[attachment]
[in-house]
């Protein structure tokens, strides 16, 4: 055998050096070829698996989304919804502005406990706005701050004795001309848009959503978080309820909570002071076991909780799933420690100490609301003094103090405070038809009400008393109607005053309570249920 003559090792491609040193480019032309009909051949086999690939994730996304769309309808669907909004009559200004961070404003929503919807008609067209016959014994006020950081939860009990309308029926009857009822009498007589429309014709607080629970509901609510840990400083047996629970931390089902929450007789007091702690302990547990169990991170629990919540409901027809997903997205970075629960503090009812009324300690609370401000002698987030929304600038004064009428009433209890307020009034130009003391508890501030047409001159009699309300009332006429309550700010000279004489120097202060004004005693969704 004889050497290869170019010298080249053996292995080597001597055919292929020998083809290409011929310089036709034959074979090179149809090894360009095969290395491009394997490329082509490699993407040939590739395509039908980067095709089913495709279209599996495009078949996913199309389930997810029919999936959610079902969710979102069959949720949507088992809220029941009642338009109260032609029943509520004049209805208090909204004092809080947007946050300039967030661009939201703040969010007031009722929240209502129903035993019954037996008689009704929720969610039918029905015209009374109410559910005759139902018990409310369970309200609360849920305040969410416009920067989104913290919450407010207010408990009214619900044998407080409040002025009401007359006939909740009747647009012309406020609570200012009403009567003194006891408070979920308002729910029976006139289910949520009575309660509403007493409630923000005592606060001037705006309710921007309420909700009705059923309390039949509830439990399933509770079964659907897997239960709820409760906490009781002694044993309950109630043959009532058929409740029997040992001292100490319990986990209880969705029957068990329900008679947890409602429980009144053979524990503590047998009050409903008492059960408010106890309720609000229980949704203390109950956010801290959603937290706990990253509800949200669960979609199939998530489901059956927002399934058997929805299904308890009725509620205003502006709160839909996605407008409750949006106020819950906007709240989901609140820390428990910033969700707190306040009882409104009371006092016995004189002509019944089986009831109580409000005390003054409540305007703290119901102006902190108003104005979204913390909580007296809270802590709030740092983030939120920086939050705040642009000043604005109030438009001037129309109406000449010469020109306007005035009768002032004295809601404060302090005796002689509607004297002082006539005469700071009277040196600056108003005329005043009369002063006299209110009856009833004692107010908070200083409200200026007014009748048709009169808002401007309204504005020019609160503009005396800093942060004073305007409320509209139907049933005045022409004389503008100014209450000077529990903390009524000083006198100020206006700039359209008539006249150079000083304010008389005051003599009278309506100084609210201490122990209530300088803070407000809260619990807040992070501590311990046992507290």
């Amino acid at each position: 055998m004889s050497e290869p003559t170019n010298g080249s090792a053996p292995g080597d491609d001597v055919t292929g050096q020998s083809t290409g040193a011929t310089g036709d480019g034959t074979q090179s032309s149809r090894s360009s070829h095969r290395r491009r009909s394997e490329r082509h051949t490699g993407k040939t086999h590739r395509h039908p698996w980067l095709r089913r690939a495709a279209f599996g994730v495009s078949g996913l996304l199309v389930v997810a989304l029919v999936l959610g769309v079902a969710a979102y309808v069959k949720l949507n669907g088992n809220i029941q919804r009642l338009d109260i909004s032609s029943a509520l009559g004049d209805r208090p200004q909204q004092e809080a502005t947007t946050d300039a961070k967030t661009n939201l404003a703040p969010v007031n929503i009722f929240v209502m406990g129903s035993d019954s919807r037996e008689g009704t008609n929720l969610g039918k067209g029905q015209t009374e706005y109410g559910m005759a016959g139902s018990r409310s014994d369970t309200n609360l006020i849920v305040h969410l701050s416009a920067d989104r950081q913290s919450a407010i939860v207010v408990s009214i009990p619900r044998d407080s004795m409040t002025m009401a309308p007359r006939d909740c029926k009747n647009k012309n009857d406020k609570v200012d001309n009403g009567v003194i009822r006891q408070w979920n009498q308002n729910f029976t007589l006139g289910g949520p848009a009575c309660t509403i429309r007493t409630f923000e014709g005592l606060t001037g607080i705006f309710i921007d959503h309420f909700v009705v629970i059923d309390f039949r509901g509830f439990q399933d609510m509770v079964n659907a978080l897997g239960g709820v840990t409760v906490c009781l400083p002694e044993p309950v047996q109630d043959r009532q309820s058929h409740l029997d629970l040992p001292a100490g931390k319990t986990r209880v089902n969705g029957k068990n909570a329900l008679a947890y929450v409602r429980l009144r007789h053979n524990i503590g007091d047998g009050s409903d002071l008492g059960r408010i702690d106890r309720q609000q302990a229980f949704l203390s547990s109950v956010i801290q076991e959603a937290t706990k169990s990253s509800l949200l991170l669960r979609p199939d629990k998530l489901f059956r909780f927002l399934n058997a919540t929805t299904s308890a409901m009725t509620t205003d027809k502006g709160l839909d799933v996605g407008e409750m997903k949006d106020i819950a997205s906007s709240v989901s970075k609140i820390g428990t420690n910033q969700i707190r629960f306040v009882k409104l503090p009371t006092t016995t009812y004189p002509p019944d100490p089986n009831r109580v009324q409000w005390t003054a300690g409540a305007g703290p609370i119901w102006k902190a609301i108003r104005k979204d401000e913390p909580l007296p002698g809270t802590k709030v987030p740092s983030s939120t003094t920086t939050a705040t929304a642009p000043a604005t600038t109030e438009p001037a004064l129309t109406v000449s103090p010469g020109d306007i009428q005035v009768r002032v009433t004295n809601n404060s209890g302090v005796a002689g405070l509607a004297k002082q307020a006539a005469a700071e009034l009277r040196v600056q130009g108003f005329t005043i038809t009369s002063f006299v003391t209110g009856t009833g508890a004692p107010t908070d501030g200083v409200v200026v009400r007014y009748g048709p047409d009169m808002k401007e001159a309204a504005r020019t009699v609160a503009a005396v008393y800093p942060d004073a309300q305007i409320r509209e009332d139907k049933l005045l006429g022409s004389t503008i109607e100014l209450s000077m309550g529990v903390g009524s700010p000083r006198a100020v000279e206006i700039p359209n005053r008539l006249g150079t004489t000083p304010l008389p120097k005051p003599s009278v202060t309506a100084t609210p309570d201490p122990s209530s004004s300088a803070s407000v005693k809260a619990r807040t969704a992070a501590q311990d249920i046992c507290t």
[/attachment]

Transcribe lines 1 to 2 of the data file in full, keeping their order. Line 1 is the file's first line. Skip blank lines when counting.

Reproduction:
[in-house]
């Protein structure tokens, strides 16, 4: 055998050096070829698996989304919804502005406990706005701050004795001309848009959503978080309820909570002071076991909780799933420690100490609301003094103090405070038809009400008393109607005053309570249920 003559090792491609040193480019032309009909051949086999690939994730996304769309309808669907909004009559200004961070404003929503919807008609067209016959014994006020950081939860009990309308029926009857009822009498007589429309014709607080629970509901609510840990400083047996629970931390089902929450007789007091702690302990547990169990991170629990919540409901027809997903997205970075629960503090009812009324300690609370401000002698987030929304600038004064009428009433209890307020009034130009003391508890501030047409001159009699309300009332006429309550700010000279004489120097202060004004005693969704 004889050497290869170019010298080249053996292995080597001597055919292929020998083809290409011929310089036709034959074979090179149809090894360009095969290395491009394997490329082509490699993407040939590739395509039908980067095709089913495709279209599996495009078949996913199309389930997810029919999936959610079902969710979102069959949720949507088992809220029941009642338009109260032609029943509520004049209805208090909204004092809080947007946050300039967030661009939201703040969010007031009722929240209502129903035993019954037996008689009704929720969610039918029905015209009374109410559910005759139902018990409310369970309200609360849920305040969410416009920067989104913290919450407010207010408990009214619900044998407080409040002025009401007359006939909740009747647009012309406020609570200012009403009567003194006891408070979920308002729910029976006139289910949520009575309660509403007493409630923000005592606060001037705006309710921007309420909700009705059923309390039949509830439990399933509770079964659907897997239960709820409760906490009781002694044993309950109630043959009532058929409740029997040992001292100490319990986990209880969705029957068990329900008679947890409602429980009144053979524990503590047998009050409903008492059960408010106890309720609000229980949704203390109950956010801290959603937290706990990253509800949200669960979609199939998530489901059956927002399934058997929805299904308890009725509620205003502006709160839909996605407008409750949006106020819950906007709240989901609140820390428990910033969700707190306040009882409104009371006092016995004189002509019944089986009831109580409000005390003054409540305007703290119901102006902190108003104005979204913390909580007296809270802590709030740092983030939120920086939050705040642009000043604005109030438009001037129309109406000449010469020109306007005035009768002032004295809601404060302090005796002689509607004297002082006539005469700071009277040196600056108003005329005043009369002063006299209110009856009833004692107010908070200083409200200026007014009748048709009169808002401007309204504005020019609160503009005396800093942060004073305007409320509209139907049933005045022409004389503008100014209450000077529990903390009524000083006198100020206006700039359209008539006249150079000083304010008389005051003599009278309506100084609210201490122990209530300088803070407000809260619990807040992070501590311990046992507290």